Paged.js transforms this into CSS that is understandable to the browser:
```CSS
.pagedjs_page {
--pagedjs-string-title: "Moby Dick";
margin-top: 10mm;
margin-right: 20mm;
margin-bottom: 25mm;
margin-left: 15mm;
}
.pagedjs_page .pagedjs_margin-bottom-left::after {
content: string(title);
}
.pagedjs_page .pagedjs_margin-bottom-center::after {
content: var(--pagedjs-string-title);
text-transform: uppercase;
}
```
This will apply to the transformed DOM (this is a simplified version of what Paged.js generates):
```html
<div id="page-1" class="pagedjs_page">
<div class="pagedjs_pagebox">
<div class="pagedjs_margin pagedjs_margin-bottom-left hasContent">
<div class="pagedjs_margin-content">
<!-- ::after -->
</div>
</div>
<div class="pagedjs_margin pagedjs_margin-bottom-center hasContent">
<div class="pagedjs_margin-content">
<!-- ::after -->
</div>
</div>
</div>
<div class="pagedjs_area">
<!-- content of the page -->
</div>
</div>
</div>
```
Across this documentation, we will specify the CSS properties we implement and the one we use instead so that they can be interpreted by the browser.
## The Previewer: rendering the paginated document
The preview module of paged.js is specially dedicated to browsers. The previewer loads the modules, and uses the polisher and chunker to parse and layout the content. It builds the preview of your document in the browser, so you can see exactly how things are going to look and then adjust your content accordingly.
With the script `paged.polyfill.js`, the previewer module is launched automatically and immediately (as soon as the page with the script is called). It will by default apply to all your HTML content.
Using es6 modules you can add the previewer to your own scripts. You can also specify the delay before the paged.js script is launched. (We will see this in another part.) It is important to note that paged.js is just a script like other scripts, so you can use it however you want.
## DOM modifications
Paged.js modifies the DOM structure by adding some HTML elements to build and render your layout. This modification is only made during rendering, so there is no modification in your original HTML document.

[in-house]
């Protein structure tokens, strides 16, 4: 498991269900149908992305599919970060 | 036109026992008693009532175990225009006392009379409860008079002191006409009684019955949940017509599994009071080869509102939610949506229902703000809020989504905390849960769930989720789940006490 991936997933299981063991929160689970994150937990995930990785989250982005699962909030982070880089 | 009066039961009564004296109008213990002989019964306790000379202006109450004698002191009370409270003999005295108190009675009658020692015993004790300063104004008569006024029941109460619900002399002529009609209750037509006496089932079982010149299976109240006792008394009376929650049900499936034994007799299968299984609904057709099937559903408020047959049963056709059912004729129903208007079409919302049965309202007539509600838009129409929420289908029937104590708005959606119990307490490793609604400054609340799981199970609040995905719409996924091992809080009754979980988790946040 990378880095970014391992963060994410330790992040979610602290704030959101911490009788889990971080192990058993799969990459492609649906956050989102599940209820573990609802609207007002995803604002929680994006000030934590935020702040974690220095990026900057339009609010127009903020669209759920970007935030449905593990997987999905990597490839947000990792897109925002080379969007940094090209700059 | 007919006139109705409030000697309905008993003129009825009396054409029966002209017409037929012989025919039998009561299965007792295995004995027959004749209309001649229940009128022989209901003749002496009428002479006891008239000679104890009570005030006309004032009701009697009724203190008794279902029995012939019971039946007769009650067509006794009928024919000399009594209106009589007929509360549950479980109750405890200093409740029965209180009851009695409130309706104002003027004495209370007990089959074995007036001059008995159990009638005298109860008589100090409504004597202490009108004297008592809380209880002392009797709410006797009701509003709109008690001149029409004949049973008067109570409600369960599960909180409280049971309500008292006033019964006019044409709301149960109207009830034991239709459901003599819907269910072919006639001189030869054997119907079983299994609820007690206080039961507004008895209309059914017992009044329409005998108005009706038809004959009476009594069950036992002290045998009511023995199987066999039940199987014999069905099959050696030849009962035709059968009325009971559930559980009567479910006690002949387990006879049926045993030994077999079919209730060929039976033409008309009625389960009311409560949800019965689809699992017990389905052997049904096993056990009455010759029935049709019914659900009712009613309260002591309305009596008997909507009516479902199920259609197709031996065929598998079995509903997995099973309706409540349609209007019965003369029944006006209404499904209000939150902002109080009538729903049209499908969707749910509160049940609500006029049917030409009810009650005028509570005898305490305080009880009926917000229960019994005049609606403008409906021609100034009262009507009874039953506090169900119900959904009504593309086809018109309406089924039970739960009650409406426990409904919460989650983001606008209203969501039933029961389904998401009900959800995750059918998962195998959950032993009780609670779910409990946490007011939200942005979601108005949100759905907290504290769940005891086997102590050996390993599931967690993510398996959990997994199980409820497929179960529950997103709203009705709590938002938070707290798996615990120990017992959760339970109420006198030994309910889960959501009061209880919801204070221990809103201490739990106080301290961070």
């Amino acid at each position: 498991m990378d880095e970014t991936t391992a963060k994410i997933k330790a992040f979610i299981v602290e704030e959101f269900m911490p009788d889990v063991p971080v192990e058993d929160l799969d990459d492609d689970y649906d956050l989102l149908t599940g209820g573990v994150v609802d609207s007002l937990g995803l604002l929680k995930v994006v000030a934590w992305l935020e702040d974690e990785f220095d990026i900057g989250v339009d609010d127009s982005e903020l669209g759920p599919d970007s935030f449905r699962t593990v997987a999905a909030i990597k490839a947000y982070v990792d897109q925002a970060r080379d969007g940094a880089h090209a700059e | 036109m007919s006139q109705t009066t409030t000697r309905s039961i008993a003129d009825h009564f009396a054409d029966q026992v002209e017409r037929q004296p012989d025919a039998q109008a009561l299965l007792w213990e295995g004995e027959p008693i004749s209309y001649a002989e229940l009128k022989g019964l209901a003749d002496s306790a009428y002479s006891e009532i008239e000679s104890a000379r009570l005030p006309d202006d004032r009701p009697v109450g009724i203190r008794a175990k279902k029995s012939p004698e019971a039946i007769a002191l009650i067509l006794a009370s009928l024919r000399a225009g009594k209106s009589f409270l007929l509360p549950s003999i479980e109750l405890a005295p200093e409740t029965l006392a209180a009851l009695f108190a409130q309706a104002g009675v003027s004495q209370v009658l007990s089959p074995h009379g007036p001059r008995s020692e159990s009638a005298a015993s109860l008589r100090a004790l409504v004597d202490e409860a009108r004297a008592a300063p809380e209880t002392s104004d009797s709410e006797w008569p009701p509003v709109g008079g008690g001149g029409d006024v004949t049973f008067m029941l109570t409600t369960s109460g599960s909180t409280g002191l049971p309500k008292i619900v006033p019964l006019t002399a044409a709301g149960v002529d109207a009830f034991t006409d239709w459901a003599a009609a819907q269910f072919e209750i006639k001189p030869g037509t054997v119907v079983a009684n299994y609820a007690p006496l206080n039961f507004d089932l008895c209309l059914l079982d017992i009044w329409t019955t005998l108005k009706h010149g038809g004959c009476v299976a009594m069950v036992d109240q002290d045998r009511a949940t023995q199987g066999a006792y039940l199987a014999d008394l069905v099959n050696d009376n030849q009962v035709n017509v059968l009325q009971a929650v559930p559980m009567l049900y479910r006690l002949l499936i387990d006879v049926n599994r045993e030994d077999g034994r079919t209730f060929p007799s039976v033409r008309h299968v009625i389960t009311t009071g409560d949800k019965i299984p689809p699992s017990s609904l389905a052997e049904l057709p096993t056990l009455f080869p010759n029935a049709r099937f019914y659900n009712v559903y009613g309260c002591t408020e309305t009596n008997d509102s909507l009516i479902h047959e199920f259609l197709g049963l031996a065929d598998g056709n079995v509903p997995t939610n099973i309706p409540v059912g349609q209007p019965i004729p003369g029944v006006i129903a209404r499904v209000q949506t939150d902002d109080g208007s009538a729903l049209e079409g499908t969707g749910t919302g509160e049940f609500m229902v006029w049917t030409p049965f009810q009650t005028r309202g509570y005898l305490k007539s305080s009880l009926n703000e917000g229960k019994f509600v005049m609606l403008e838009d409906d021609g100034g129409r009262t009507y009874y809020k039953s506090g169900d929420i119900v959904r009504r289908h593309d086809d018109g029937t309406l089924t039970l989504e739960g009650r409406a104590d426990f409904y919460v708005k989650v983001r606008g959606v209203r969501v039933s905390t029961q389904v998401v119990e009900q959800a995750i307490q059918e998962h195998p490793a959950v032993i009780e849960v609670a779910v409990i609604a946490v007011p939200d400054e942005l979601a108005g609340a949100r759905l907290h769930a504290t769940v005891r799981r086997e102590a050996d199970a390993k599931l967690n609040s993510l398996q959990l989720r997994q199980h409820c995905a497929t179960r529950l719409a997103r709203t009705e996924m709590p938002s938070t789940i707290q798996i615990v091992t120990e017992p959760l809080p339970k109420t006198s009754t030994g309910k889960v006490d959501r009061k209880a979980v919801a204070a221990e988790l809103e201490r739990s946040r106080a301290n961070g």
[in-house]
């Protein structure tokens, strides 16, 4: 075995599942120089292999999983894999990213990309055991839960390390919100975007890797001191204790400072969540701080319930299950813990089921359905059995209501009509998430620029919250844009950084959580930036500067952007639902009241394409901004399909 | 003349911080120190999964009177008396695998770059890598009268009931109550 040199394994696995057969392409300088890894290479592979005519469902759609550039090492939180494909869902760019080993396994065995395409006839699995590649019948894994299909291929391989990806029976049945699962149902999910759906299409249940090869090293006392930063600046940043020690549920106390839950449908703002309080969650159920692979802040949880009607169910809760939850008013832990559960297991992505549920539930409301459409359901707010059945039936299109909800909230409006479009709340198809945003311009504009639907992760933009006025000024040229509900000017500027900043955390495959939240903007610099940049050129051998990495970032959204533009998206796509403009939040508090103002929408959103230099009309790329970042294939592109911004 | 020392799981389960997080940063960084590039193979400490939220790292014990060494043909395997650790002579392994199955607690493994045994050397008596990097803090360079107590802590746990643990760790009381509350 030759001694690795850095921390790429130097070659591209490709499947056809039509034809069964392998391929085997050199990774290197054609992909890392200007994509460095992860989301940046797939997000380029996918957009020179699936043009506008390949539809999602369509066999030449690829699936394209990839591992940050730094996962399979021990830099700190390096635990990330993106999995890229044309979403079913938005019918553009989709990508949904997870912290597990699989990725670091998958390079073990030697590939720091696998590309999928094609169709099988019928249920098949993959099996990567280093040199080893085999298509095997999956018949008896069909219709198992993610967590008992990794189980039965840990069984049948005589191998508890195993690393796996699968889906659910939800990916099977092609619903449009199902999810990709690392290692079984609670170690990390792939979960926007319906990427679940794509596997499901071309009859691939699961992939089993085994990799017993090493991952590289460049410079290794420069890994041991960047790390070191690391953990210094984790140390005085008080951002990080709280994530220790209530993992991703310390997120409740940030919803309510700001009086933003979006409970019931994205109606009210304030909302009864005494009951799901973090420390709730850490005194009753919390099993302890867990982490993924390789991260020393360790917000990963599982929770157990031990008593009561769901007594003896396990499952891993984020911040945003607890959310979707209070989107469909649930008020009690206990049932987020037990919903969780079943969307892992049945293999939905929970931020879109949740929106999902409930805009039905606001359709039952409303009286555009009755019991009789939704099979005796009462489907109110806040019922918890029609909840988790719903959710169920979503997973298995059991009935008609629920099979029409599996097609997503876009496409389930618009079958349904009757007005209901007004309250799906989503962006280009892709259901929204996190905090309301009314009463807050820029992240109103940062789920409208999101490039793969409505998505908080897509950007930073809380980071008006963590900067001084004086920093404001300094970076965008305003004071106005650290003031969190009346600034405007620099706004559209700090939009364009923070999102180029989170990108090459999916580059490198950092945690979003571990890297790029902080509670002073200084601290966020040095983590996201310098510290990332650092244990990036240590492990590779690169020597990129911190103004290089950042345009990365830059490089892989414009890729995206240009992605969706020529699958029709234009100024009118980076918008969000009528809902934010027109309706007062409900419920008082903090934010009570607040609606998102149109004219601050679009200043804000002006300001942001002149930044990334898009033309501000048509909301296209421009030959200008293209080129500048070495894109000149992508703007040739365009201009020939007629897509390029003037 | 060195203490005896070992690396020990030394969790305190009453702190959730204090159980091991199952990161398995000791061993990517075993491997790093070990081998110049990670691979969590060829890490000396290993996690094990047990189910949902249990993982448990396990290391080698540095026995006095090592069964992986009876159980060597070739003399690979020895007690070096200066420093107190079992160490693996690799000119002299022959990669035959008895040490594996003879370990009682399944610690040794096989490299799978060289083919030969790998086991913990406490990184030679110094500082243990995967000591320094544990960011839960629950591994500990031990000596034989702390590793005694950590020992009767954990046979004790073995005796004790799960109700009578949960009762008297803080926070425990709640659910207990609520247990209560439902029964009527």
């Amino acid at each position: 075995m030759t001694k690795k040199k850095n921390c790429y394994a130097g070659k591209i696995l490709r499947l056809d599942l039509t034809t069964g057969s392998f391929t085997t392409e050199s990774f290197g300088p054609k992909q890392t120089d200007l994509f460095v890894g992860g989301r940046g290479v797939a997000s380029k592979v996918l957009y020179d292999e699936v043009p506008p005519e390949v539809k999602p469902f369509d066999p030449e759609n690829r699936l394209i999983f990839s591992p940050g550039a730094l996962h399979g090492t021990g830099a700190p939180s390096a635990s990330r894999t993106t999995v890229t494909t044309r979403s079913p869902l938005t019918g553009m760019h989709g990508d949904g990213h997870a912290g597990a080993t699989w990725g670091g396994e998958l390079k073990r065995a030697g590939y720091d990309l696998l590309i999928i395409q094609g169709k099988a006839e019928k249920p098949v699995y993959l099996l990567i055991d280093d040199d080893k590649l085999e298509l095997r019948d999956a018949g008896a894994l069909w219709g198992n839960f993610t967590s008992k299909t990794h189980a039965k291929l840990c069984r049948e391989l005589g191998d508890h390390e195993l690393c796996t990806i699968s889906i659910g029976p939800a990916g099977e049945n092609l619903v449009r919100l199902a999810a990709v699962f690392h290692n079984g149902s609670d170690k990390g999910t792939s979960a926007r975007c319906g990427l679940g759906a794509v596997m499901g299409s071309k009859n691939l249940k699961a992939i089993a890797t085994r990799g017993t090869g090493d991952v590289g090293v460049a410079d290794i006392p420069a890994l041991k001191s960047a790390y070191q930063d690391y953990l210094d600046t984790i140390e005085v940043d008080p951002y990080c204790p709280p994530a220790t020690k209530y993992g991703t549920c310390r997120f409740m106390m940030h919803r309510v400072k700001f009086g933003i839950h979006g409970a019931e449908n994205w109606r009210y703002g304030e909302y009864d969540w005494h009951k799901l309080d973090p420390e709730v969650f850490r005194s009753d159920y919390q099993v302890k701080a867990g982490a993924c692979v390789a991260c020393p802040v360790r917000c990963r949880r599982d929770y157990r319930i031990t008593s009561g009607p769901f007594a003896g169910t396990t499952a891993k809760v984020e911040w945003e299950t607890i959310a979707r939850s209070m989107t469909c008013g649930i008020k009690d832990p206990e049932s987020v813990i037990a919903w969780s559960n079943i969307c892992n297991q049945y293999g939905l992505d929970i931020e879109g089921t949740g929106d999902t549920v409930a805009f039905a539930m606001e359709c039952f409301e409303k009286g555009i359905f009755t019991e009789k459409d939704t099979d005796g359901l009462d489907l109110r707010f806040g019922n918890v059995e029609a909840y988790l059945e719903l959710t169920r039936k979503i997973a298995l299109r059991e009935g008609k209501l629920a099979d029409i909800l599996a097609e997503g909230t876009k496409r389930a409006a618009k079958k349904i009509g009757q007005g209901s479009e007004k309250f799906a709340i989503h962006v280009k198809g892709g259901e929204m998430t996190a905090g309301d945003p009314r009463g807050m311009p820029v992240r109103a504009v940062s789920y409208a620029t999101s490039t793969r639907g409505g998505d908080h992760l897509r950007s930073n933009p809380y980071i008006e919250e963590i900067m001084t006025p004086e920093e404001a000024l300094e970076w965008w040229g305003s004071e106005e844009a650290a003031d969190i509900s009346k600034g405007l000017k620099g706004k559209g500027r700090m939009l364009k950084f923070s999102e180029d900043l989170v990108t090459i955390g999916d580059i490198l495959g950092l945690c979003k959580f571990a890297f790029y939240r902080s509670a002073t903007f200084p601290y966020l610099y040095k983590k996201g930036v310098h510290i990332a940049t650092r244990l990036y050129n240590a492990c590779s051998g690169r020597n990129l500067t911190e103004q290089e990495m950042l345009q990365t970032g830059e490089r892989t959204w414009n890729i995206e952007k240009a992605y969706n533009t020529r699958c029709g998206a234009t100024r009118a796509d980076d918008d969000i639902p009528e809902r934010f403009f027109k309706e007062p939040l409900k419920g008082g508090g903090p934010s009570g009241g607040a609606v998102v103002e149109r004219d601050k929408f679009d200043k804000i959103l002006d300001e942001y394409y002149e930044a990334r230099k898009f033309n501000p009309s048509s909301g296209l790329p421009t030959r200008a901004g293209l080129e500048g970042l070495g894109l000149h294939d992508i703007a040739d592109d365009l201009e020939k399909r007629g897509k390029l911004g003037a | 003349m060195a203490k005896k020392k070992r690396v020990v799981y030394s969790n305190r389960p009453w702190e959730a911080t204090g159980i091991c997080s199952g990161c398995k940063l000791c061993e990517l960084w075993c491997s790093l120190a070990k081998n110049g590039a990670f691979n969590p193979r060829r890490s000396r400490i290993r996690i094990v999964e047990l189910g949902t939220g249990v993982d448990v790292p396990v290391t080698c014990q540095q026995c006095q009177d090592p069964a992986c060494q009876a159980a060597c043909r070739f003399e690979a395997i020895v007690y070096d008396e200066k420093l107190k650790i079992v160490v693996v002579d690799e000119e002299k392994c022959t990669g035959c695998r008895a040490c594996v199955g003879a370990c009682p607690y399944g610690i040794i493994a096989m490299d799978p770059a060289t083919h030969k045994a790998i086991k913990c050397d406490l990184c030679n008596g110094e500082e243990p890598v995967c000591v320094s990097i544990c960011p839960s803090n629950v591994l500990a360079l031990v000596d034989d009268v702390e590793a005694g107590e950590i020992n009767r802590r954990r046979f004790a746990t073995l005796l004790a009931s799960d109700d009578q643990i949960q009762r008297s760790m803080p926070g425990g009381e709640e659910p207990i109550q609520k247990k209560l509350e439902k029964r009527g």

It also adds references to every node (for example, it adds classes to differentiate right or left pages). This gives us complete control over the page layout without any hacks.
This documentation will specify for each CSS property the properties that are added to build and render the layout. You can access these elements in Javascript directly with their classes if you want to go further with paged.js and add your own functions.
---
title: "Paged.js Interface"
date: 2019-09-03T18:23:22+02:00
draft: true
part: 3
weight: 3
layout: doc-single
menu: "documentation"
---
It is certainly easier to use paged.js with a rendering where you _actually_ see the pages of your book side by side. For this, you can directly style the `div` pages using classes.
We have provided an example of CSS to do this in an easy way.
Download this CSS file: [interface-01.1](https://gitlab.pagedmedia.org/tools/pagedjs-documentation/blob/master/ressources/interface-0.1.css)
Link the CSS file to your document:
```HTML
<link href="path/to/file/interface-0.1.css" rel="stylesheet" type="text/css">
```
You can uncomment and modify part of the CSS file:
In the CSS file you can uncomment and modify parts:
- for recto/verso book
- to see and set the baseline
---
title: "Global Layout"
date: 2019-09-03T18:23:22+02:00
draft: true
part: 4
layout: doc-single
intro: "If you want to start designing your own book, now is the perfect time!"
menu: "documentation"
weight: 4
---
<!--